November 5, 2018
A growing number of retailers see the power of harnessing the Internet of Things, especially as a way to improve store operations and inventory management.
According to a new report from Retail Systems Research, 69 percent of retailers believe IoT will drastically change the way they do business, up from 53 percent in 2017. The interconnectivity of devices from smartphones and cars to home appliances and more is already having an impact on consumers' everyday lives.
"It’s as though the buzz of 'IoT is coming' translates directly to 'this will save my business in new and magical ways' before the required diligence to understand what these tools can do, or what is required on the part of the business to leverage them effectively," said Steve Rowen, managing partner at RSR and coauthor of the report.
The repot is based on a survey of 116 retailers.
Technology and ecommerce continue to present retailers with new challenges and opportunities, but the focus should remain on traditional tenants of the business: managing inventory, improving customer relations and making stores more shopper-friendly.
As brands' priorities vary widely, not all companies know how operations will change with more IoT integration. Twenty-seven percent of respondents acknowledge they do not know the operational impact that IoT will have, an increase from 18 percent the previous year.
IoT can be leveraged to manage inventory. Image credit: Nordstrom
IoT adoption and apprehension also varies across industry sectors. Retailers of apparel and hard goods have the clearest idea on the consequences that IoT will have, as at least 80 percent of respondents believe they have some idea of future changes.
RSR took a closer look at how "retail winners" — companies that saw sales growth of more than 4.5 percent — were approaching the topic.
Companies have different IoT project priorities. Image credit: RSR
The top companies are motivated by having more accurate inventory information to serve their multichannel sales, while the companies that saw weaker sales were driven by the opportunity to make internal operations more efficient. Retail winners also prioritized finding new ways to connect with shoppers, while the remainder were more interested in finding ways to cut costs.
While all companies are looking to improve inventory management and stave off competitors to different extents, the common denominator is that the best-performing companies prioritize consumer-focused IoT projects while the rest invest in projects that have a faster internal impact.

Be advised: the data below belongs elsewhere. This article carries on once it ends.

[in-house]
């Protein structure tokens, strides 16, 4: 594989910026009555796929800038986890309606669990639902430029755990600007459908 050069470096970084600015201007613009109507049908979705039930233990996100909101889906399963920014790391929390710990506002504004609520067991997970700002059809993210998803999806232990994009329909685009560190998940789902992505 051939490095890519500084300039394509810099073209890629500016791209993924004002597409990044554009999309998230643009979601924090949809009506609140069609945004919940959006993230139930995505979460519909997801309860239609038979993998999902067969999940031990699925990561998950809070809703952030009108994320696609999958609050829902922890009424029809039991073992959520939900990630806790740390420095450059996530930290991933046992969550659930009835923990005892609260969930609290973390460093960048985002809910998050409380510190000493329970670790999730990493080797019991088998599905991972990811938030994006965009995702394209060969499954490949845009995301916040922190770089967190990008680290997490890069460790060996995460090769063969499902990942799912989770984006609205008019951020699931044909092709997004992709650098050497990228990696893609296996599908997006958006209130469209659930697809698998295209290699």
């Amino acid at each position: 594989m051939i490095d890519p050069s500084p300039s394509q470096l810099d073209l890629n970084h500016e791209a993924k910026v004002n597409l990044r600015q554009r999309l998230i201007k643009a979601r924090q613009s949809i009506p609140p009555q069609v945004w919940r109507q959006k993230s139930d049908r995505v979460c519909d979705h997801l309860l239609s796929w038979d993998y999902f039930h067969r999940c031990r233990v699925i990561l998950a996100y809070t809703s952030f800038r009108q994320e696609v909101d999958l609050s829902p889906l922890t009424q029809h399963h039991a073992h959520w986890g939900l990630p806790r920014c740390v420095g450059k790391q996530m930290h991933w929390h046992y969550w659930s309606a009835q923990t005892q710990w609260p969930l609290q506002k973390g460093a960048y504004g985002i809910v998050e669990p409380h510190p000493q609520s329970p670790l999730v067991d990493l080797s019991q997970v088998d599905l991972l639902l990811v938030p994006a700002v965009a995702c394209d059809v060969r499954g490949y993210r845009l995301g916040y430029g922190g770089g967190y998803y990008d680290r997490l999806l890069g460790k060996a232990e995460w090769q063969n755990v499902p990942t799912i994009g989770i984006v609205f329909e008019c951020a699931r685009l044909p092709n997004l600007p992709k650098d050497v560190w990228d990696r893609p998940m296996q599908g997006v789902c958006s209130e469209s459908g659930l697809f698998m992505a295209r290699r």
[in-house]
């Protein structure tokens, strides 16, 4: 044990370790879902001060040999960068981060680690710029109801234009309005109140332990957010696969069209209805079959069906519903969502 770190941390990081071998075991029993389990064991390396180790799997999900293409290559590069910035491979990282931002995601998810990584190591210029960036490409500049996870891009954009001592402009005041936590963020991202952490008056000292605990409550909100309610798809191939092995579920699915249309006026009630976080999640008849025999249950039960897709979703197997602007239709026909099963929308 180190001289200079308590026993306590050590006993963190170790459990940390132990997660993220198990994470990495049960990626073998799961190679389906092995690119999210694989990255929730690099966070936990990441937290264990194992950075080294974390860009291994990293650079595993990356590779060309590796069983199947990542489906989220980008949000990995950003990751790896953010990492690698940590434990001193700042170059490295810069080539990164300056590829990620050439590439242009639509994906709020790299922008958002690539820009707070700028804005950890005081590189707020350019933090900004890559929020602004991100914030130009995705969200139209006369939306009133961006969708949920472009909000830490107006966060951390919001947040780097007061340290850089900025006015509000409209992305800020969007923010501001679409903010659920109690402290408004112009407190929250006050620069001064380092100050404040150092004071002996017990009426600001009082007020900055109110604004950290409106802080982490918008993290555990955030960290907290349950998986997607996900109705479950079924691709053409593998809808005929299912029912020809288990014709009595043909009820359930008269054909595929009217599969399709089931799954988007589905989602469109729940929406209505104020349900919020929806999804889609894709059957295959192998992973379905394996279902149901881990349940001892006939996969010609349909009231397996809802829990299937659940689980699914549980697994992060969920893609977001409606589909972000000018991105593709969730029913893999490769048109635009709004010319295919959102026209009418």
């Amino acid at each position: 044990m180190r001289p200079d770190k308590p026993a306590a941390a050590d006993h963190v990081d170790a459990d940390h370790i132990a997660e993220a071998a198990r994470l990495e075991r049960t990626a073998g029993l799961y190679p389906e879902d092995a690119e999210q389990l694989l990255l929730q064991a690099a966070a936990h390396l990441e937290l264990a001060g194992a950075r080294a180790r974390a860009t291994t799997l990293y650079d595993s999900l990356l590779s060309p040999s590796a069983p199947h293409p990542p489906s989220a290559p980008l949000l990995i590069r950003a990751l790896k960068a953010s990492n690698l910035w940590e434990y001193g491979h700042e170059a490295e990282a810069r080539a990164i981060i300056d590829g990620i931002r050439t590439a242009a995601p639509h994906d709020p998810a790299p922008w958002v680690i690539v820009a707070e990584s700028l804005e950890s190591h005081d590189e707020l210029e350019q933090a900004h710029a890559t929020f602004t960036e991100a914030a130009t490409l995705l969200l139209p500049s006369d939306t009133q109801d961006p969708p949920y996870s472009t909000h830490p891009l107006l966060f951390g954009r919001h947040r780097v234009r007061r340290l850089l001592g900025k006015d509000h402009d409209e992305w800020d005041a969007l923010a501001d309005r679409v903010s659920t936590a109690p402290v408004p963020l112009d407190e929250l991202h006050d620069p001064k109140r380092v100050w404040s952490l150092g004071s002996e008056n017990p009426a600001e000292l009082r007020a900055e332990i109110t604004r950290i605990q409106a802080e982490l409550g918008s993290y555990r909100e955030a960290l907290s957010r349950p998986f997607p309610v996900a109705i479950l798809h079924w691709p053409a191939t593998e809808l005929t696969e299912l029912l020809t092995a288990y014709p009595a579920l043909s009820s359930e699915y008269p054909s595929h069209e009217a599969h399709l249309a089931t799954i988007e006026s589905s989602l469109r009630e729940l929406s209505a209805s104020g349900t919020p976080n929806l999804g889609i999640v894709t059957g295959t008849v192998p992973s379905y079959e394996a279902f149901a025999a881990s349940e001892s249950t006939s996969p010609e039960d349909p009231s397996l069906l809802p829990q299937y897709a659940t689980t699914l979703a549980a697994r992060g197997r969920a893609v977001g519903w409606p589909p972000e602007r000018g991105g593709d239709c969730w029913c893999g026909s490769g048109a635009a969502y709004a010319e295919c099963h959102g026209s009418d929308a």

Retailers and tech
As is true with IoT, luxury brands should focus on getting the basics of technology right before tackling the flashier digital features.
At a panel hosted by Gartner L2, Astound Commerce, Fluid and CoreMedia, speakers discussed some of the challenges and opportunities facing fashion and beauty brands as they strive to invest in omnichannel retail, from breaking down organizational silos to tackling the changing face of consumer engagement. While brands may have to pick and choose what they can do based on budget, staffing or positioning constraints, the customer should be at the heart of these decisions (see story).
Originally developed to verify transactions using digital currencies, blockchain is now being used for different applications across a number of industries. According to Fashionbi’s “Blockchain in Fashion and Retail Industry” report, large organizations can use blockchain technology to follow the entire product cycle, from production to even product usage.
Although blockchain functions as a decentralized database, permissioned blockchains offer extra security so users can handle supply chain management and other tasks (see story).
"Verification of authenticity, location throughout every stage of the supply chain, visibility for the purposes of meeting customer demand – these are incredibly powerful tools that help solve the problems luxury brands have been so challenged by for so long," RSR's Mr. Rowen said. "Most who have successfully implemented these tools are staying very tight-lipped about it, and understandably so."